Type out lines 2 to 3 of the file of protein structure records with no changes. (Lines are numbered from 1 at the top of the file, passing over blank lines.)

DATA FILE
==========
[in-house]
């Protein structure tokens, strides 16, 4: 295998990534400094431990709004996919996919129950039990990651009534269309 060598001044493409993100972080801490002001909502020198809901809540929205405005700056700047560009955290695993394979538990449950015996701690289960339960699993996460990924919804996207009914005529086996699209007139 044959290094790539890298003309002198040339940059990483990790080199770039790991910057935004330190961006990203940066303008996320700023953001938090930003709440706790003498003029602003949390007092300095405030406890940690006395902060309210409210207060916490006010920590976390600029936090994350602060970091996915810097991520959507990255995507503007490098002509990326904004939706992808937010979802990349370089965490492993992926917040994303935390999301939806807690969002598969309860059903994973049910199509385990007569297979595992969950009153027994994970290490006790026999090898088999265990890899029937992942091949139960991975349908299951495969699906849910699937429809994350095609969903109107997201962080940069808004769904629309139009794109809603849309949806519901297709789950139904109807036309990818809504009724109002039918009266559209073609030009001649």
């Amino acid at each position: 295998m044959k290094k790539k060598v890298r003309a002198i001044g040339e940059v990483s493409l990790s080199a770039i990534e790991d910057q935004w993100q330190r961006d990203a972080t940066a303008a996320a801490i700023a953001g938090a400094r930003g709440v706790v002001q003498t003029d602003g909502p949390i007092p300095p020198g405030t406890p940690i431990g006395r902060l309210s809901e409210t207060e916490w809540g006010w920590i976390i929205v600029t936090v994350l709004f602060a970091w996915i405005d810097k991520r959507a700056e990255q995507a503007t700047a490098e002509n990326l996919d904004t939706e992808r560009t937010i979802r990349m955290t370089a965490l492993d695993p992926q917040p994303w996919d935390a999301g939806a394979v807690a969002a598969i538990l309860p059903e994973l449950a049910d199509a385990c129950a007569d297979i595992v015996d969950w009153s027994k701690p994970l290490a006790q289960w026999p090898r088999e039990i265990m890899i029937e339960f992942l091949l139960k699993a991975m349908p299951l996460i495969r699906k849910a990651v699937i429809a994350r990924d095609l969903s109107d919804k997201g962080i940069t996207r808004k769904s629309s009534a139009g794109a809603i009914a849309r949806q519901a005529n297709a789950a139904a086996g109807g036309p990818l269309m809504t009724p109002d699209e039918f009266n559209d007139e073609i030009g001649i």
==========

């Protein structure tokens, strides 16, 4: 295998990534400094431990709004996919996919129950039990990651009534269309 060598001044493409993100972080801490002001909502020198809901809540929205405005700056700047560009955290695993394979538990449950015996701690289960339960699993996460990924919804996207009914005529086996699209007139 044959290094790539890298003309002198040339940059990483990790080199770039790991910057935004330190961006990203940066303008996320700023953001938090930003709440706790003498003029602003949390007092300095405030406890940690006395902060309210409210207060916490006010920590976390600029936090994350602060970091996915810097991520959507990255995507503007490098002509990326904004939706992808937010979802990349370089965490492993992926917040994303935390999301939806807690969002598969309860059903994973049910199509385990007569297979595992969950009153027994994970290490006790026999090898088999265990890899029937992942091949139960991975349908299951495969699906849910699937429809994350095609969903109107997201962080940069808004769904629309139009794109809603849309949806519901297709789950139904109807036309990818809504009724109002039918009266559209073609030009001649």
């Amino acid at each position: 295998m044959k290094k790539k060598v890298r003309a002198i001044g040339e940059v990483s493409l990790s080199a770039i990534e790991d910057q935004w993100q330190r961006d990203a972080t940066a303008a996320a801490i700023a953001g938090a400094r930003g709440v706790v002001q003498t003029d602003g909502p949390i007092p300095p020198g405030t406890p940690i431990g006395r902060l309210s809901e409210t207060e916490w809540g006010w920590i976390i929205v600029t936090v994350l709004f602060a970091w996915i405005d810097k991520r959507a700056e990255q995507a503007t700047a490098e002509n990326l996919d904004t939706e992808r560009t937010i979802r990349m955290t370089a965490l492993d695993p992926q917040p994303w996919d935390a999301g939806a394979v807690a969002a598969i538990l309860p059903e994973l449950a049910d199509a385990c129950a007569d297979i595992v015996d969950w009153s027994k701690p994970l290490a006790q289960w026999p090898r088999e039990i265990m890899i029937e339960f992942l091949l139960k699993a991975m349908p299951l996460i495969r699906k849910a990651v699937i429809a994350r990924d095609l969903s109107d919804k997201g962080i940069t996207r808004k769904s629309s009534a139009g794109a809603i009914a849309r949806q519901a005529n297709a789950a139904a086996g109807g036309p990818l269309m809504t009724p109002d699209e039918f009266n559209d007139e073609i030009g001649i």